[sword-devel] The OSIS Vision vs STEP
Troy A. Griffitts
Fri, 04 Oct 2002 12:33:36 -0700
While I appreciate your comments, I have disregarded (and think others
should as well) the doom pronouncements on OSIS sales and distribution.
I had a conference call yesterday with the American Bible Society and
they have assured me that they plan to sell and distribute OSIS
documents exactly as I have stated in my previous email. I am working
with them to produce an OSIS document repository that will deliver OSIS
texts in PDF, eBook, and other formats to end users. They are working
on solutions for digital rights management, and future OSIS
specifications will likely included such.
If you don't think this vision for OSIS is valid, tell it to the 150+
publishers, software vendors, and Bible Societies already signed up for
OSIS training next month in Canada.
Chris Little wrote:
> On Mon, 30 Sep 2002, Don A. Elbourne Jr. wrote:
>>STEP was supposed to be the same thing, and it appears to have flopped. I
>>hope OSIS succeeds. As a format, it is better, but I am partial to XML. As
>>far as vision goes, I'm not sure what real world advantages it will have
>>over STEP, if any.
> It's never going to happen the way Troy hopes it will. It's also never
> going to work like STEP did (thankfully).
> OSIS is an XML standard. It's plaintext. It's completely unprotected
> from copying and redistribution.
> The only content owners who would consider distributing material to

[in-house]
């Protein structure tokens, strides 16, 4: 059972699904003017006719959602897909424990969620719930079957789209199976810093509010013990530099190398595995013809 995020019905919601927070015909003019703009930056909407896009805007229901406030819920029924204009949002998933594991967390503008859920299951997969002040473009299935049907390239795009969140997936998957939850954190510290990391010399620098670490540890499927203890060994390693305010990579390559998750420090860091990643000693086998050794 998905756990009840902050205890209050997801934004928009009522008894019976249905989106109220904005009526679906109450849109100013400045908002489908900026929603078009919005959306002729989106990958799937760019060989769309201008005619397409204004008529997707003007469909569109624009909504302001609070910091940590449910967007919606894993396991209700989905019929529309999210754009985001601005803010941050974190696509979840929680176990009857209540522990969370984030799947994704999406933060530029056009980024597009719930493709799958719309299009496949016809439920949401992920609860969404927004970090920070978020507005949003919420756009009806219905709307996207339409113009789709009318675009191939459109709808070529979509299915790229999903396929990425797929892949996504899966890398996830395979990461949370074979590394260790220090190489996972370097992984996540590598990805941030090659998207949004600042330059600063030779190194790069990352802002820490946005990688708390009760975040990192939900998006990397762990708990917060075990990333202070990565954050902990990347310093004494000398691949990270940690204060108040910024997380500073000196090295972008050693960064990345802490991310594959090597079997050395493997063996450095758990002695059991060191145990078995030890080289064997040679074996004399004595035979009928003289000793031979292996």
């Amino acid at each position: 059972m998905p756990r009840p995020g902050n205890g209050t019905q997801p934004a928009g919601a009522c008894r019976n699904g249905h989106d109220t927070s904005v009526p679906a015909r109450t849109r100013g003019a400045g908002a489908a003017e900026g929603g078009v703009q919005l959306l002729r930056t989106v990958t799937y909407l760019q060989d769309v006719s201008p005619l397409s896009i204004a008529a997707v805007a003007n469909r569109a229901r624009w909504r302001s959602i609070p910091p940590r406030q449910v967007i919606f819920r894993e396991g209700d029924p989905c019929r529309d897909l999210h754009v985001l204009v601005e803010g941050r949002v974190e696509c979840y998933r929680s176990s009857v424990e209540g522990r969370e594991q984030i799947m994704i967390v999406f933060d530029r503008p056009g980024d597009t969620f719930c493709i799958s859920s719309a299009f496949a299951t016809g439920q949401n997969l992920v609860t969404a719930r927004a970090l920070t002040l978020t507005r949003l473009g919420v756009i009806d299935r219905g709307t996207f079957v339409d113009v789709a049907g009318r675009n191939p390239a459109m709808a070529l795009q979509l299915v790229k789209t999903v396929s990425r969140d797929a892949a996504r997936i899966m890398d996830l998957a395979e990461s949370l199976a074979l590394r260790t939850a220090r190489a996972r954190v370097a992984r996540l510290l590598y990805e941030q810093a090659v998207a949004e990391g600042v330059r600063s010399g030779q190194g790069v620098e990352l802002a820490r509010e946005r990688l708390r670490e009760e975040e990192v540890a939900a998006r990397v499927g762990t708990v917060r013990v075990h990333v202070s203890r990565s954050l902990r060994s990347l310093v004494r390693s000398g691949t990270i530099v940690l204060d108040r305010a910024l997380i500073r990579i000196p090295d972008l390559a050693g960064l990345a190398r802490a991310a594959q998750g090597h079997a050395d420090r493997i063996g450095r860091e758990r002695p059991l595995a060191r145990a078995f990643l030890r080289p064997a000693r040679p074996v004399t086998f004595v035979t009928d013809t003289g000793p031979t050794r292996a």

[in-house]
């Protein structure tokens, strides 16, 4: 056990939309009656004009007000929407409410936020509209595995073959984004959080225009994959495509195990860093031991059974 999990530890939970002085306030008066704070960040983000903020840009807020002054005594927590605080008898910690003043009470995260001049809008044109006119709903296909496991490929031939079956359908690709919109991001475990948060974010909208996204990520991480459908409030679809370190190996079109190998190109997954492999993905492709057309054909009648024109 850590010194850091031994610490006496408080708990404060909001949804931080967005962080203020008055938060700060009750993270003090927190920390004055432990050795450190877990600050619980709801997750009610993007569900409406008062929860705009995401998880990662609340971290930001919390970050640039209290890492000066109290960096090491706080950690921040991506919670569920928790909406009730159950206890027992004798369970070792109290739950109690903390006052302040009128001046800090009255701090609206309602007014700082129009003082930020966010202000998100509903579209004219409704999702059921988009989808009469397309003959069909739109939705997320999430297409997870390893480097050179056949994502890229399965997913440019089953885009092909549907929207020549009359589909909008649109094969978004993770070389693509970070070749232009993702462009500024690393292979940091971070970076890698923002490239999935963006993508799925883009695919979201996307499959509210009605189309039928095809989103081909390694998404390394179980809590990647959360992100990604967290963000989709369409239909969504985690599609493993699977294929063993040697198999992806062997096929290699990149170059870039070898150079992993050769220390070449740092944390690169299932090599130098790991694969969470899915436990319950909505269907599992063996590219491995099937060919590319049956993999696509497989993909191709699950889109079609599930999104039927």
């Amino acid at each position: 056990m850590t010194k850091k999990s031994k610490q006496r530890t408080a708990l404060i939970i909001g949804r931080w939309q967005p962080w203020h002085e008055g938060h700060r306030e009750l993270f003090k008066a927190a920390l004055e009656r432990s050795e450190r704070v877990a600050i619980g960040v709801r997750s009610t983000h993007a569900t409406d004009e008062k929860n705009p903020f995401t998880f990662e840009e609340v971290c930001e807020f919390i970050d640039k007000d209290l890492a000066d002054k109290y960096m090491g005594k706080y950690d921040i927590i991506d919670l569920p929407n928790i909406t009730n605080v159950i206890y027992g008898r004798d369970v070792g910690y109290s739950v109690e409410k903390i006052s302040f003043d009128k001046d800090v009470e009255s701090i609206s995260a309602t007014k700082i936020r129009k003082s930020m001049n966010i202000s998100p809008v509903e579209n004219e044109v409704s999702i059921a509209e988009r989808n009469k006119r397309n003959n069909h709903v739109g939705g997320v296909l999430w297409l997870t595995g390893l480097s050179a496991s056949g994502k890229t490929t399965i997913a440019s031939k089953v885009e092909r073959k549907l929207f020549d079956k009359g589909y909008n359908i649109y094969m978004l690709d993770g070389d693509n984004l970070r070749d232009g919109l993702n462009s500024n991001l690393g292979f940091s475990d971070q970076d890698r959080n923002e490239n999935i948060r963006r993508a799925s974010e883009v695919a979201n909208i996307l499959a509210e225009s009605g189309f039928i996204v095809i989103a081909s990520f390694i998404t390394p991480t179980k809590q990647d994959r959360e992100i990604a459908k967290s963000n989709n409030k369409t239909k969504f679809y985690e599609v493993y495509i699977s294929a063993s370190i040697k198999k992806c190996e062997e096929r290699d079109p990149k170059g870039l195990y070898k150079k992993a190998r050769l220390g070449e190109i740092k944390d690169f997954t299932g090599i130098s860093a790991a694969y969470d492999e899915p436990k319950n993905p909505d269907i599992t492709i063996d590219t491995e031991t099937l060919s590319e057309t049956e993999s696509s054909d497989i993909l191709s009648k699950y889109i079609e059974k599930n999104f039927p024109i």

> consumers in a format like this are the ones who don't care about
> restricting distribution, which is almost none of them. And they're the
> ones who give us premission anyway, so this solves no problem.
> Content owners might use STEP as an interchange format with other
> corporations (other content holders, software publishers, etc.), but not
> so that they can give out the whole plaintext document. They'll do it so
> that they can easily & predictably produce protected content (printed
> books, encrypted electronic texts, etc.).
> IBS/Zondervan are never going to give out an OSIS edition of the NIV.
> Relying on Bible societies to do their own sales is a nice way of shirking
> all responsibility and ensuring that nothing will ever be accomplished, in
> my opinion. They have essentially no motivation when other platforms
> already provide their translations. It also hinders the users who have to
> go to 3 different publishers and perform 3 different transactions just to
> buy the three most popular translations, which you can do in one
> transaction when using any other Bible program.
> In my opinion, the most viable solution to the problem of getting
> copyrighted texts into people's hands is to partner with someone who does
> this already--a few of you know who I mean.
> In short though... to answer your question: STEP is a hack of RTF. All
> the content creation tools were proprietary and expensive. OSIS is XML
> and easy to create--by design. Anyone can make an OSIS document, even me!
> People like XML, it's chic, it's hip. No one ever liked RTF. Except MS.
> Lot's of other reasons too. It's open. Well thought out, etc. Yeah.